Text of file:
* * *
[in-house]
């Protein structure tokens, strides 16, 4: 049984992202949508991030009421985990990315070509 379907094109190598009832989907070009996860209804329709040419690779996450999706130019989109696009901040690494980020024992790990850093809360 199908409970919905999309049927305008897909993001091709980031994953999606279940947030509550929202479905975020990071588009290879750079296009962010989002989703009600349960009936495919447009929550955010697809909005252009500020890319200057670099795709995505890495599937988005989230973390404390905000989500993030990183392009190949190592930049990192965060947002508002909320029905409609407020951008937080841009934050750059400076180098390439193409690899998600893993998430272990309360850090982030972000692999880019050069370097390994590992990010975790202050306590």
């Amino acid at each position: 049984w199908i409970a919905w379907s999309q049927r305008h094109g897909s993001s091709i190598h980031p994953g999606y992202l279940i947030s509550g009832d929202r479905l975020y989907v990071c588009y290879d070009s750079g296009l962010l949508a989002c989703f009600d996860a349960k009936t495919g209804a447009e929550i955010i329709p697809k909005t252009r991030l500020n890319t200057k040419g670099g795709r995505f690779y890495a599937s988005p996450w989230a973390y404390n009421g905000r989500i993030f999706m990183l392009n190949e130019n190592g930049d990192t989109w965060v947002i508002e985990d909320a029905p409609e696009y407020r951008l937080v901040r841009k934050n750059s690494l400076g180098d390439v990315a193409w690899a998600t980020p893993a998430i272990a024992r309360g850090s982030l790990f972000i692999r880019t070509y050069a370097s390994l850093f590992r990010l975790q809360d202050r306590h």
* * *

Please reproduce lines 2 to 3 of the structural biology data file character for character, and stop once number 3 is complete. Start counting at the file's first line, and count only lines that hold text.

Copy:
């Protein structure tokens, strides 16, 4: 049984992202949508991030009421985990990315070509 379907094109190598009832989907070009996860209804329709040419690779996450999706130019989109696009901040690494980020024992790990850093809360 199908409970919905999309049927305008897909993001091709980031994953999606279940947030509550929202479905975020990071588009290879750079296009962010989002989703009600349960009936495919447009929550955010697809909005252009500020890319200057670099795709995505890495599937988005989230973390404390905000989500993030990183392009190949190592930049990192965060947002508002909320029905409609407020951008937080841009934050750059400076180098390439193409690899998600893993998430272990309360850090982030972000692999880019050069370097390994590992990010975790202050306590």
């Amino acid at each position: 049984w199908i409970a919905w379907s999309q049927r305008h094109g897909s993001s091709i190598h980031p994953g999606y992202l279940i947030s509550g009832d929202r479905l975020y989907v990071c588009y290879d070009s750079g296009l962010l949508a989002c989703f009600d996860a349960k009936t495919g209804a447009e929550i955010i329709p697809k909005t252009r991030l500020n890319t200057k040419g670099g795709r995505f690779y890495a599937s988005p996450w989230a973390y404390n009421g905000r989500i993030f999706m990183l392009n190949e130019n190592g930049d990192t989109w965060v947002i508002e985990d909320a029905p409609e696009y407020r951008l937080v901040r841009k934050n750059s690494l400076g180098d390439v990315a193409w690899a998600t980020p893993a998430i272990a024992r309360g850090s982030l790990f972000i692999r880019t070509y050069a370097s390994l850093f590992r990010l975790q809360d202050r306590h």